In the past two weeks, the Bush Administration announced it would not seek the second $350 billion of the $700 billion “bailout” package approved by Congress. Also, Treasury Secretary Hank Paulson said there would be no new initiatives to deal with the credit crisis. So much for that promise to do “whatever necessary” to stem … Continue reading Geithner announcement a ray of sunshine
If the journey of a thousand miles begins with a single step, this weekend was probably a good first one. Albeit reluctantly, the U.S. convened a special meeting of the 20 most economically important nations in D.C. this weekend, which was described as the “Platitude Summit.” The nine-page closing press release contained a pledge of … Continue reading G-20 meeting filled with intrigue
Long time veterans of Wall Street believe it is not safe to say the bottom has been reached until the market touches closing price on the worst day a second time and bounces back up. Today, the market did that and ended with a huge 552 bull run. Does that mean the bottom is here … Continue reading Was today the bottom?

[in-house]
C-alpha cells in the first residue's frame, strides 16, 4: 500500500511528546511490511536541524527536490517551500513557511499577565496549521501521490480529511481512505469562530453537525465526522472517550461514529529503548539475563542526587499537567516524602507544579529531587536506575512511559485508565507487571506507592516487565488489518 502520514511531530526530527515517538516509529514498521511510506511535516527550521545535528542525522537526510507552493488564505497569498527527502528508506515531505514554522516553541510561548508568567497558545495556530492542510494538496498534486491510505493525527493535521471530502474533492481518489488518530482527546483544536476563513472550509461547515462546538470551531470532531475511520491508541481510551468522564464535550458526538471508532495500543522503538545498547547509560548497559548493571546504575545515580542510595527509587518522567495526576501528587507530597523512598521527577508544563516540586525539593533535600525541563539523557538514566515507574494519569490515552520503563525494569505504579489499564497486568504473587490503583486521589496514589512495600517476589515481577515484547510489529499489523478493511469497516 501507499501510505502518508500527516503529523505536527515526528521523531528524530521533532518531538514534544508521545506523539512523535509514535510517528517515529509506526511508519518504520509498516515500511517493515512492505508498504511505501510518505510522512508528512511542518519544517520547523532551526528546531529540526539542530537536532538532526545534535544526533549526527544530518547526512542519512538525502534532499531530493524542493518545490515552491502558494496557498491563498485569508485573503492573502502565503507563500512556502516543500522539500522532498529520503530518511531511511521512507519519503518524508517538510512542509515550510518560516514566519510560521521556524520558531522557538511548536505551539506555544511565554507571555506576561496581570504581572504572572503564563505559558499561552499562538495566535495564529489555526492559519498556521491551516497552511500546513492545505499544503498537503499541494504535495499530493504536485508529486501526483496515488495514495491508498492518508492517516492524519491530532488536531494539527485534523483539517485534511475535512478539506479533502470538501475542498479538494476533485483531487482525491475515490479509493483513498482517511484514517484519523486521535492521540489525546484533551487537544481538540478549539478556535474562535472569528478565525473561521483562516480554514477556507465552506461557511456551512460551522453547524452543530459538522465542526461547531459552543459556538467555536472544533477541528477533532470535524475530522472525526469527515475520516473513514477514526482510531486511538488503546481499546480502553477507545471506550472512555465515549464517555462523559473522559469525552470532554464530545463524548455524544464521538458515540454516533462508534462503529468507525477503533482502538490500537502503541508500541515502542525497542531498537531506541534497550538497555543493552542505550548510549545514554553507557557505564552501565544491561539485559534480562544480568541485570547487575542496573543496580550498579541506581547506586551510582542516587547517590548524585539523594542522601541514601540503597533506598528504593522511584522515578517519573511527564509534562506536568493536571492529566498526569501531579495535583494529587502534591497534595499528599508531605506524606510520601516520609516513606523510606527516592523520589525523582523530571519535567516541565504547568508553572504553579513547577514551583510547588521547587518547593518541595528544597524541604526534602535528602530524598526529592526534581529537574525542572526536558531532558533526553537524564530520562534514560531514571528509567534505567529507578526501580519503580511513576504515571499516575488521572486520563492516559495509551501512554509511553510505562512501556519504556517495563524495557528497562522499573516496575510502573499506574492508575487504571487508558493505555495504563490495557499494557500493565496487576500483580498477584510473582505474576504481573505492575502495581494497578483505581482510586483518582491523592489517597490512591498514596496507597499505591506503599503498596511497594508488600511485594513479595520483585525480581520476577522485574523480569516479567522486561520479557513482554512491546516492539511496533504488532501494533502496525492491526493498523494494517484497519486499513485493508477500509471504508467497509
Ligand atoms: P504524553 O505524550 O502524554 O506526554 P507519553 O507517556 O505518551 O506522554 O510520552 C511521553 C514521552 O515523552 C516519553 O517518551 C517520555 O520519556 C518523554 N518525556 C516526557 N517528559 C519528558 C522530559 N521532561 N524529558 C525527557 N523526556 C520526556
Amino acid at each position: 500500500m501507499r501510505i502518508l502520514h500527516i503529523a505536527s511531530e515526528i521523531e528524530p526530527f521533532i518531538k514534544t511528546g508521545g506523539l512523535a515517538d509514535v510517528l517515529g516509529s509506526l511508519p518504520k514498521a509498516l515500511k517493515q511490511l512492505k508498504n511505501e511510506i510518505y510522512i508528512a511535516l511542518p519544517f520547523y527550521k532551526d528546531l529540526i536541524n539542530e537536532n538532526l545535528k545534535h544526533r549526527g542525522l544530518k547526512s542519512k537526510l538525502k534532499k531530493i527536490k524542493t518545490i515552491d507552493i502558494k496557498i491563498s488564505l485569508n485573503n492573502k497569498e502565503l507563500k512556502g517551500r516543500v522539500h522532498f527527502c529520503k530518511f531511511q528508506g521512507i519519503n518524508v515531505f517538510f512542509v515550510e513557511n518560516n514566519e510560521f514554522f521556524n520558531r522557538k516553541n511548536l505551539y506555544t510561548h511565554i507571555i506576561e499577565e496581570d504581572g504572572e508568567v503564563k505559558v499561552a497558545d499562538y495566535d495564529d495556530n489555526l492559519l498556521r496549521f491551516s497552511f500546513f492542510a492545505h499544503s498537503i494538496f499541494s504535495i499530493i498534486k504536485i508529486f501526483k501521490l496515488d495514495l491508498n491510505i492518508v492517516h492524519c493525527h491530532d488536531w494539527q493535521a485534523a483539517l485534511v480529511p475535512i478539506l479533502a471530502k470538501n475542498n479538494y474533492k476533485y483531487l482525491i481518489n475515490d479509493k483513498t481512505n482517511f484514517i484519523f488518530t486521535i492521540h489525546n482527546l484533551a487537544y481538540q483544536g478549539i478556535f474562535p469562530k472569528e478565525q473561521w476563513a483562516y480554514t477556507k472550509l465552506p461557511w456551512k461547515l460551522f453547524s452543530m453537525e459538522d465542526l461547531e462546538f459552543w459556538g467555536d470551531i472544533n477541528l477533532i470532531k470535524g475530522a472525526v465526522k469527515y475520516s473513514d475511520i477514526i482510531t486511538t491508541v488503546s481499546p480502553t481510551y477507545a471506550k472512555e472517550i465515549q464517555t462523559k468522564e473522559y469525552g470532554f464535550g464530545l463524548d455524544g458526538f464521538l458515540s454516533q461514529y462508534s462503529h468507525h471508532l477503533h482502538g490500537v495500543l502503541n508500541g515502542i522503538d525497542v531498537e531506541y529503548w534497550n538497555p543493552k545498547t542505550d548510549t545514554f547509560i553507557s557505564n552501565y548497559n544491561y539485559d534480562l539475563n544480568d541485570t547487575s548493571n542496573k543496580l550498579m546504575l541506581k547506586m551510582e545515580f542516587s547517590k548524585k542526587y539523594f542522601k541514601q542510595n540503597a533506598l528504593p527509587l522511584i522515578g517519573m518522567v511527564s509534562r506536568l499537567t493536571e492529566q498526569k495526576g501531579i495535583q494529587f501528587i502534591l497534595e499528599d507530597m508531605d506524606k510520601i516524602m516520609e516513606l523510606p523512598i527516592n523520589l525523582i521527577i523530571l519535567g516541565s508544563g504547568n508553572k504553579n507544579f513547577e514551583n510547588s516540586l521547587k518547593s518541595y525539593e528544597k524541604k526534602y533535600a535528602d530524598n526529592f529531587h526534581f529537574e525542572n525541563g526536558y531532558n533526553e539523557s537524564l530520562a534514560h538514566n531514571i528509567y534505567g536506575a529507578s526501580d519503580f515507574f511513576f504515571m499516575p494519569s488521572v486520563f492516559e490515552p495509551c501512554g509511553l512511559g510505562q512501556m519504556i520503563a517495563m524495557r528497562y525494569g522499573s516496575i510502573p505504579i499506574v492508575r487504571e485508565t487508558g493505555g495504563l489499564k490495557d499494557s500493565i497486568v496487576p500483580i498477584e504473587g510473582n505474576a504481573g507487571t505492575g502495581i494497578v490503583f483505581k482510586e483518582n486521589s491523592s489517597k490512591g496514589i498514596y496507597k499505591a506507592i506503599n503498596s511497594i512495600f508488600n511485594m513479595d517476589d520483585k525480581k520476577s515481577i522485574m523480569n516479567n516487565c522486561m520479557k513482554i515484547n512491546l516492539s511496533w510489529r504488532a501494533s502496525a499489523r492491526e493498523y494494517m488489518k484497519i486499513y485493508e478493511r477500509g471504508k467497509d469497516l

If you are a supply-side economist, you believe personal behavior and economic performance can be controlled by tax rates. If you are a Keynesian economist, you believe economic performance can be controlled by fiscal policy, i.e., taxes and spending levels. If you are a monetarist, you are terrified by this chart, because an historic, astronomical … Continue reading Increase in money supply is terrifying
The S&P fell 3.9% last week. One of the primary reasons was the latest ISM Report by the Institute of Supply Management. A score of 50 indicates no growth. A score of 40 indicates a serious recession. This week, it was 38.9, which is the lowest since September 1982. Look at this graph. The rapid … Continue reading ISM Report Is Telling
Below the radar, there was a meeting this weekend of 43 European and Asian nations in Beijing to prepare a “comprehensive reform of the international monetary and finance system.” The U.S. was not invited. At the Nov. 15 international financial summit in Washington, D.C., we can expect the rest of the world to present their … Continue reading U.S.’s creditors to be knocking on the door soon